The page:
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Created by Shamil Khairov

from Irving Weinman 1937 - 2015
This is a masterpiece. The love poetry is especially beautiful. The entire sequence is in a way a love poem (and therefore must include some hate). It is in some way a nature poem, since in it the moral good is equated with the natural - nature and human kind in nature, while badness is the destruction wrought by human hate as organized by religion/politics. But this is encompassed in the directness of what good means for you (the speaker, (the poem's voice) : loving relationship(s) and the (attempt at) truth through language (poetry). The poem is a fine discourse on language, especially poetic language, and on simple speech aspiring to truth while aware that this is an ideal forever double-crossed by the duplicity of words (in the human mouth) and by the loudmouth mouth mouthing off and on and on.


So here you have it from the horse’s mouth,
direct, not by word of mouth.
Was he down in the mouth, shooting his mouth off!
Not to mention almost foaming at the mouth;
I almost had my heart in my mouth!

Mind you, he was all mouth and trousers,
never one to put his head in the lion’s mouth
or his money where his mouth was,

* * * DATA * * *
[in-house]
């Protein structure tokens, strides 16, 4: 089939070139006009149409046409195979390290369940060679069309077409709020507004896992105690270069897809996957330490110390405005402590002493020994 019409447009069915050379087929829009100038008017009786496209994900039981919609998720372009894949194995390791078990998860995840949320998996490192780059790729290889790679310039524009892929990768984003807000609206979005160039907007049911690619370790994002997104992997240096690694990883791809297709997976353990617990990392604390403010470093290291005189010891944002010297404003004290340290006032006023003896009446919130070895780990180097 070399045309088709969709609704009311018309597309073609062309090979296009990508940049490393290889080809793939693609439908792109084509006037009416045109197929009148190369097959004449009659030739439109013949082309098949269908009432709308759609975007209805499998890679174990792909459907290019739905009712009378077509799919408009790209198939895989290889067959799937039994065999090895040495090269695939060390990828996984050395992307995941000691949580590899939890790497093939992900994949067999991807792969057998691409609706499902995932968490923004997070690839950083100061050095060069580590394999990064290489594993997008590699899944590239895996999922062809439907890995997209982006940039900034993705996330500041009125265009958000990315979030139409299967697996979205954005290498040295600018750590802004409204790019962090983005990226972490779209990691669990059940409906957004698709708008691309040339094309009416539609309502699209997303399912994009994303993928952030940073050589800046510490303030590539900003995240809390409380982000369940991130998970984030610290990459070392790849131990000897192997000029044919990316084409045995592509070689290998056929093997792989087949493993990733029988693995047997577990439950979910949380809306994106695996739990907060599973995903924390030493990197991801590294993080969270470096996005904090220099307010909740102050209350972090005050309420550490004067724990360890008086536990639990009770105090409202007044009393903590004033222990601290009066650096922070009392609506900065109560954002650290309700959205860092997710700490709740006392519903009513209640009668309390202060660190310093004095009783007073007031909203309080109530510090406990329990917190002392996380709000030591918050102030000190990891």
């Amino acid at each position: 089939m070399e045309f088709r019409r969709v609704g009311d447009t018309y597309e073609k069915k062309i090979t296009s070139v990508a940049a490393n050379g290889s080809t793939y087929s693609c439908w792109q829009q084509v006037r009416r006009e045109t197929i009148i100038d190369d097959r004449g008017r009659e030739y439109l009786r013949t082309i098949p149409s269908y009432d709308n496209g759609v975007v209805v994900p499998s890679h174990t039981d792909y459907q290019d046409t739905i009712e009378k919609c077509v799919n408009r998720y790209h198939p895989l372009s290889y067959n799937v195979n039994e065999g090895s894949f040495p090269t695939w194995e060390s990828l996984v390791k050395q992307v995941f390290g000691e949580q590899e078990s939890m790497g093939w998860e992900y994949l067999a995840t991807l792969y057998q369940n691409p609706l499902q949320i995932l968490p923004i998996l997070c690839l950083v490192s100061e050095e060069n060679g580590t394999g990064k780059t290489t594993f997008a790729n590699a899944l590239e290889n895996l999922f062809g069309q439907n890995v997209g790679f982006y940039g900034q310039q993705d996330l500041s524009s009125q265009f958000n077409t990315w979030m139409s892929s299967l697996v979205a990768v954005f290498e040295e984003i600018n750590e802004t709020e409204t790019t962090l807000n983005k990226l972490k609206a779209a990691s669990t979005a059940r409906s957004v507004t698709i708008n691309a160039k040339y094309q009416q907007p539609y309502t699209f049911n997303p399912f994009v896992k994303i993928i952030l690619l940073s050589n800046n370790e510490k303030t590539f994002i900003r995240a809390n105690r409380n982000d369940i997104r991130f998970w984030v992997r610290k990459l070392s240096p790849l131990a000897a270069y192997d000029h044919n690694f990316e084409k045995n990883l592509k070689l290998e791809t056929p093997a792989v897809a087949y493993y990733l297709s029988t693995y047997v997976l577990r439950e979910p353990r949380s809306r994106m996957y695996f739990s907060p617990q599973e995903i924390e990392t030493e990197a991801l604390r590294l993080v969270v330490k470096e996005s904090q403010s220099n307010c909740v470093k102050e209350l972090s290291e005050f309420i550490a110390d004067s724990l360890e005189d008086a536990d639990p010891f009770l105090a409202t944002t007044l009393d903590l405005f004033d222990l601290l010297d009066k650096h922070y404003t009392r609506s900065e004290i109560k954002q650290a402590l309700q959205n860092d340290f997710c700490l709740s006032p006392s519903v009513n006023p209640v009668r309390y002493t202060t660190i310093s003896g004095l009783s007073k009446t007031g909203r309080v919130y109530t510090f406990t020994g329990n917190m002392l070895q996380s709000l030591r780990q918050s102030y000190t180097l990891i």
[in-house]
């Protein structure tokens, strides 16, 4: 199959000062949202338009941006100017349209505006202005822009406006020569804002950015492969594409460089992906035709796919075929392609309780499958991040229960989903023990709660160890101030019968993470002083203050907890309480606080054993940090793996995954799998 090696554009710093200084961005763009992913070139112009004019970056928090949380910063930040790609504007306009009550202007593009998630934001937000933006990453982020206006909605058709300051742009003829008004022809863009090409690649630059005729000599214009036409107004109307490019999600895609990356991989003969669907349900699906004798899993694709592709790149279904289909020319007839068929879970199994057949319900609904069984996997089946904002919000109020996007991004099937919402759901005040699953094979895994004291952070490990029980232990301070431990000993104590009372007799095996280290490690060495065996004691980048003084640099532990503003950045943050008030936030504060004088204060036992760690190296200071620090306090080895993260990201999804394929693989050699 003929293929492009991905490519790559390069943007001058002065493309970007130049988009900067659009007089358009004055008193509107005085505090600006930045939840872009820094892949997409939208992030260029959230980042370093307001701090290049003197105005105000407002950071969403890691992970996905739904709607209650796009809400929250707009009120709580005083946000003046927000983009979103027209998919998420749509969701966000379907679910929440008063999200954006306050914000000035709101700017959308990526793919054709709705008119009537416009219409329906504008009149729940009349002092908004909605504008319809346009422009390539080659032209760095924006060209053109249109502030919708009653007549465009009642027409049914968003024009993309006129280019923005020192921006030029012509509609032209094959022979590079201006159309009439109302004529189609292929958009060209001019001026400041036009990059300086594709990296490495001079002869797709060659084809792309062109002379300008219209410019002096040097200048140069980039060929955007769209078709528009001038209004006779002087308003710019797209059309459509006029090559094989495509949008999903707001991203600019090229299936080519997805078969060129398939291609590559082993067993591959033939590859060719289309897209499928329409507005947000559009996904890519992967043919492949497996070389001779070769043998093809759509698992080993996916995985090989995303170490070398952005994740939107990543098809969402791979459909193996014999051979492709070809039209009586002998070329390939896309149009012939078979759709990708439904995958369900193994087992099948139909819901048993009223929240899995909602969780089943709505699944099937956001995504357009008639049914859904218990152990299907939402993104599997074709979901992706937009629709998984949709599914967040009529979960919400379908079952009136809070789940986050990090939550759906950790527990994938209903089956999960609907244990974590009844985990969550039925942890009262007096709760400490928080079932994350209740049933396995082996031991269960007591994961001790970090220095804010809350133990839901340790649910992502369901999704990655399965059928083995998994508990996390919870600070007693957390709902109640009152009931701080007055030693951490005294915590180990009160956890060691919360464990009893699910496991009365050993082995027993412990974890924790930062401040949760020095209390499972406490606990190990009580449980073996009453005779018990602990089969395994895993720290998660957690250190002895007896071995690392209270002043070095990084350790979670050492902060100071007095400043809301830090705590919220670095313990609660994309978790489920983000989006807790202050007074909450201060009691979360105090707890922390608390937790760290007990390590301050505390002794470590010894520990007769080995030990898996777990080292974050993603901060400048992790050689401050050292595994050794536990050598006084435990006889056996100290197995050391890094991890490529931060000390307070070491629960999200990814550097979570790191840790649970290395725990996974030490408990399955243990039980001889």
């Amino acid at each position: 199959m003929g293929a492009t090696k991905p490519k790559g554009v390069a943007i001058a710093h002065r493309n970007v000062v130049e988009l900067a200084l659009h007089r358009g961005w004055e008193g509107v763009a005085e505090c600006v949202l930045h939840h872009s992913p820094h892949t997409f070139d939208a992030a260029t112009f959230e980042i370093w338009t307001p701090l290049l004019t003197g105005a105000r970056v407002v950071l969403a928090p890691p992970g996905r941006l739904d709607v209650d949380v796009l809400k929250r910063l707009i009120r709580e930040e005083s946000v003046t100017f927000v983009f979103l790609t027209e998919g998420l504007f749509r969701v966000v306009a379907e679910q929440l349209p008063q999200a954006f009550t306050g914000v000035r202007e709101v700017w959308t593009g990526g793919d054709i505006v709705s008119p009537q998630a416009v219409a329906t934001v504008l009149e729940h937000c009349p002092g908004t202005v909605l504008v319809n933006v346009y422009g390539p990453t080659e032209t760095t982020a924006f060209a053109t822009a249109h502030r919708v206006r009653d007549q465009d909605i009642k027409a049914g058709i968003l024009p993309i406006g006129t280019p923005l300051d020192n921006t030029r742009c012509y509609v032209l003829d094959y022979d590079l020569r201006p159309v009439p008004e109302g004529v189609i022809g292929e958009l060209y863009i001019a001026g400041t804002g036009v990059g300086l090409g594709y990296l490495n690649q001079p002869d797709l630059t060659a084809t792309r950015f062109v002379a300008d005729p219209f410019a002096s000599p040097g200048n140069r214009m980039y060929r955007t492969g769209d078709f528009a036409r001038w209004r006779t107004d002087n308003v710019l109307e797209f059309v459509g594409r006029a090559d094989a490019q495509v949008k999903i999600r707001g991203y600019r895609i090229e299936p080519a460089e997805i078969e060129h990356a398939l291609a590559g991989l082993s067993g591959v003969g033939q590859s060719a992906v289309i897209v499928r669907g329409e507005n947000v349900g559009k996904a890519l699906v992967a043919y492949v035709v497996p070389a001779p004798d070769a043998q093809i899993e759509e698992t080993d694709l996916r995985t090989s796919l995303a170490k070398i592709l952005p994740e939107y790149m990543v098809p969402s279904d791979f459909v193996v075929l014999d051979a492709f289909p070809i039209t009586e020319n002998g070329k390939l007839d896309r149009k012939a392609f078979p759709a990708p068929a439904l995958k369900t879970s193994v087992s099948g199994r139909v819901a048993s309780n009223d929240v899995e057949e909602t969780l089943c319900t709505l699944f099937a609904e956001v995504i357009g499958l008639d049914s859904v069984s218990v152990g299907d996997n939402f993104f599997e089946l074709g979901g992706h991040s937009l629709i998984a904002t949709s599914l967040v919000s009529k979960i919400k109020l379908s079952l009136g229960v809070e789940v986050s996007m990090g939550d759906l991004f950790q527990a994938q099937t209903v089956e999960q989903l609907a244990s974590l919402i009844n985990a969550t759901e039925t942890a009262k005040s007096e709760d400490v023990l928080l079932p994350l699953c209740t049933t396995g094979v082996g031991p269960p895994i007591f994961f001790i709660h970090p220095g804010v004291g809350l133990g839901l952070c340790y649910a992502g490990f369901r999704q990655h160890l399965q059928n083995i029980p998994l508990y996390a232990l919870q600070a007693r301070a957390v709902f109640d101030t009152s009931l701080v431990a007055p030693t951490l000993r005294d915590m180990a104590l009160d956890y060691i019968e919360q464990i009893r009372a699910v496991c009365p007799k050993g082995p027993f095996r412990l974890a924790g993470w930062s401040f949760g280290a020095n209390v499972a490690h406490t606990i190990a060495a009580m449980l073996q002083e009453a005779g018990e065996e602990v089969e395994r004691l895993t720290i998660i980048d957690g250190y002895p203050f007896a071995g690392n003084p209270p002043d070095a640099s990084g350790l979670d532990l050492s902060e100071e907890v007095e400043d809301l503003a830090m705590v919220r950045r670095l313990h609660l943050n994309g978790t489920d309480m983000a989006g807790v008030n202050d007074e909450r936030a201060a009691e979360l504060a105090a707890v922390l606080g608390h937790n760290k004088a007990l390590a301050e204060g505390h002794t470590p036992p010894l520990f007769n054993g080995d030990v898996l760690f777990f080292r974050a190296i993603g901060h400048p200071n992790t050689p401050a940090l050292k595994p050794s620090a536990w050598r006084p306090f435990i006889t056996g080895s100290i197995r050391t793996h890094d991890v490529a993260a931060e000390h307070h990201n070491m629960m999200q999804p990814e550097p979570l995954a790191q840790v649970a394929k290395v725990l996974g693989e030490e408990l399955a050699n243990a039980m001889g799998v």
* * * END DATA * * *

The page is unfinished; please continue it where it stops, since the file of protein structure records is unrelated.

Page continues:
always taking the good words out of her mouth
and putting them in some little tart’s mouth.

You should have heard him mouthing off,
that she was born with a silver spoon in her mouth,
that butter wouldn’t melt in her mouth.
Left a nasty taste in my mouth, I can tell you.
Fed up she said “Shut your mouth, arsehole!”

Grey wagtail chick 11.

Robin, great tit, blackcap, redstart,
thrush, fieldfare, wren and starling,
a woodpecker drumming on the bark
of the tall pines for beetles
and martins at full pelt squealing.

A slowworm flickers out of sight
between wild garlic and ragwort
under a briar rose’s thorns
close to a grey wagtail chick so young
it can only flutter to a stone

In the middle of the brook
where it calls and calls while I look
at the orange throat of its desire,
the sign for a parent zipping
to the stone then dipping, dipping.

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